I can’t recall a time when I didn’t like words. Words in illogical combinations make oxymorons: the deafening silence. Words can stir emotions, enrage, soothe, comfort; you get the idea. A teaching colleague and I had many disagreements about language use. He appreciated the fact that our language was evolving to reflect the times. New words were created to express specific ideas – large became huge, gigantic, enormous, humongous, ginormous. My position was that we couldn’t abandon rules. We need a standard of excellence, a quantifying benchmark.

So began my frustrations with usage. The word “like” is a preposition, a comparison word appropriately used in a simile: her eyes sparkled like raindrops. It is not a substitute for “said” or “replied.” I’m like whoa! doesn’t make it in my lexicon.

“It’s” means it is. It is not a possessive form of it. A chameleon changes its color to match its environment.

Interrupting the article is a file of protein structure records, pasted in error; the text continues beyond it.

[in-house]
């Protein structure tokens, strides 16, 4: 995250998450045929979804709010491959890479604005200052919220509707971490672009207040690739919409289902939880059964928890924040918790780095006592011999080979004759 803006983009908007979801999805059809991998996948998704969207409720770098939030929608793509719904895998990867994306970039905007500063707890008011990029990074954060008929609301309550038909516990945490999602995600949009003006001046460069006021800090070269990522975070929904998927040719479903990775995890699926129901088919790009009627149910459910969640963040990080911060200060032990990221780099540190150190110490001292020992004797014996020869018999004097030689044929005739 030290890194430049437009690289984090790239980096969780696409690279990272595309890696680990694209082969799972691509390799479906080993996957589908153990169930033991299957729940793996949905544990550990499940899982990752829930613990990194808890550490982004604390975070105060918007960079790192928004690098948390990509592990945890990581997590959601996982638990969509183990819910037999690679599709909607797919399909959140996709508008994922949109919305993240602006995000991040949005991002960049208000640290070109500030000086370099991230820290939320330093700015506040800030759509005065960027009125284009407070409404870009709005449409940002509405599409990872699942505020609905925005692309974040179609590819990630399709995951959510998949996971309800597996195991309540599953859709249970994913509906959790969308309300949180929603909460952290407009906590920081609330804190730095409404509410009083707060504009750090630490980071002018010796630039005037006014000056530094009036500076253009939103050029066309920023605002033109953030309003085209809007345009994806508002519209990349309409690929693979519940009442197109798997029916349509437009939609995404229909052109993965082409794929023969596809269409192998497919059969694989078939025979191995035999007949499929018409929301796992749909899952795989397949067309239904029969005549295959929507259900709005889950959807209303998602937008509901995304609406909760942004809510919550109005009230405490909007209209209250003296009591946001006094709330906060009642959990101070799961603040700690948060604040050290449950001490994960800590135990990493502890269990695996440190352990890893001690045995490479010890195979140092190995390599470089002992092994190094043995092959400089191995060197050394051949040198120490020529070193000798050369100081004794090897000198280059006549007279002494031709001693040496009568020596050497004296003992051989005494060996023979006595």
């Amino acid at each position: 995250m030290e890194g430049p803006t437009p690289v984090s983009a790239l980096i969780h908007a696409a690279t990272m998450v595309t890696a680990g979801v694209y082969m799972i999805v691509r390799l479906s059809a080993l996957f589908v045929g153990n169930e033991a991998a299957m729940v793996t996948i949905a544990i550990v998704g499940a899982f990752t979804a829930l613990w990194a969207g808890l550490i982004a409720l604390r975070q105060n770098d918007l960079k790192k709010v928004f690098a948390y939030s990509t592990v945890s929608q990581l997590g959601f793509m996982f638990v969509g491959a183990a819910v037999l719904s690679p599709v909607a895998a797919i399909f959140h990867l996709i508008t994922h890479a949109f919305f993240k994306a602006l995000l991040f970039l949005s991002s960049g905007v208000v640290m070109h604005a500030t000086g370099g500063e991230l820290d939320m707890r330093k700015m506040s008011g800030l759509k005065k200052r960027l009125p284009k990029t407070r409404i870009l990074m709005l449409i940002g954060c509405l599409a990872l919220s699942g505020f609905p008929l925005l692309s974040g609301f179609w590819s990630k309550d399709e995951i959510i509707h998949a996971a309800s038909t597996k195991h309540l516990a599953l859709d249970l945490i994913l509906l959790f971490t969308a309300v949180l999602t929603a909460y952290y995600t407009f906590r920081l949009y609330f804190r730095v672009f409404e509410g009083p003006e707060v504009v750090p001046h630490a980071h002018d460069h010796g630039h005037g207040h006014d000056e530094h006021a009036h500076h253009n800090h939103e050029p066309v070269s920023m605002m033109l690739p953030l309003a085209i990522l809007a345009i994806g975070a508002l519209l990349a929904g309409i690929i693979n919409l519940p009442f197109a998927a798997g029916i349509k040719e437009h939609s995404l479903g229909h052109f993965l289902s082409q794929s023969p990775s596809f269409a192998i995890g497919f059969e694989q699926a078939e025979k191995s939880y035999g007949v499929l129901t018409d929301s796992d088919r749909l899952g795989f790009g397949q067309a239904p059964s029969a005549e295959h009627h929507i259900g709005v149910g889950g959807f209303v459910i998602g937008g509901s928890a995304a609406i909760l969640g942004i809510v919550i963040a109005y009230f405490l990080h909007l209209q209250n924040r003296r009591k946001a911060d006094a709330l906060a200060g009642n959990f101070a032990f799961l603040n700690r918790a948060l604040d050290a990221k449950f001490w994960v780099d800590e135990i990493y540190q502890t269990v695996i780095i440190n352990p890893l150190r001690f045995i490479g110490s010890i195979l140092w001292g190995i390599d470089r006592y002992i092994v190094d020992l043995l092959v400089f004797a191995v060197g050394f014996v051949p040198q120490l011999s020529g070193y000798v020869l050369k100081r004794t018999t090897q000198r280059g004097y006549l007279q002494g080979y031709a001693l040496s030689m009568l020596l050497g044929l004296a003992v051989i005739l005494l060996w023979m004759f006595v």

The forms of “lie” are intransitive; they can exist without an object. The forms of “lay” are transitive; the word means put or place and it requires an object, something placed somewhere. Correctly, her socks were lying on the floor.I sometimes lie awake for hours thinking about language. I asked him to lay (put) the book on the table where it is still lying today. That one is so commonly misused I suspect my teaching friend would tell me to “live with it.”

Lately I’ve been hearing the misuse of “me” and “I” in conversations, on MPR, in speeches. “Please talk to Fred and me” is correct. The test is to leave Fred out of the request. One would not say “Please talk to I.” On MPR a week or two ago the moderator said, “It is hard for we non-scientists…” It is hard for us! It is hard for me!

I am controlled in my reactions to language misuse. I hardly ever correct people, except maybe my grandchildren. I do believe, however, that like the marines there are no former English teachers.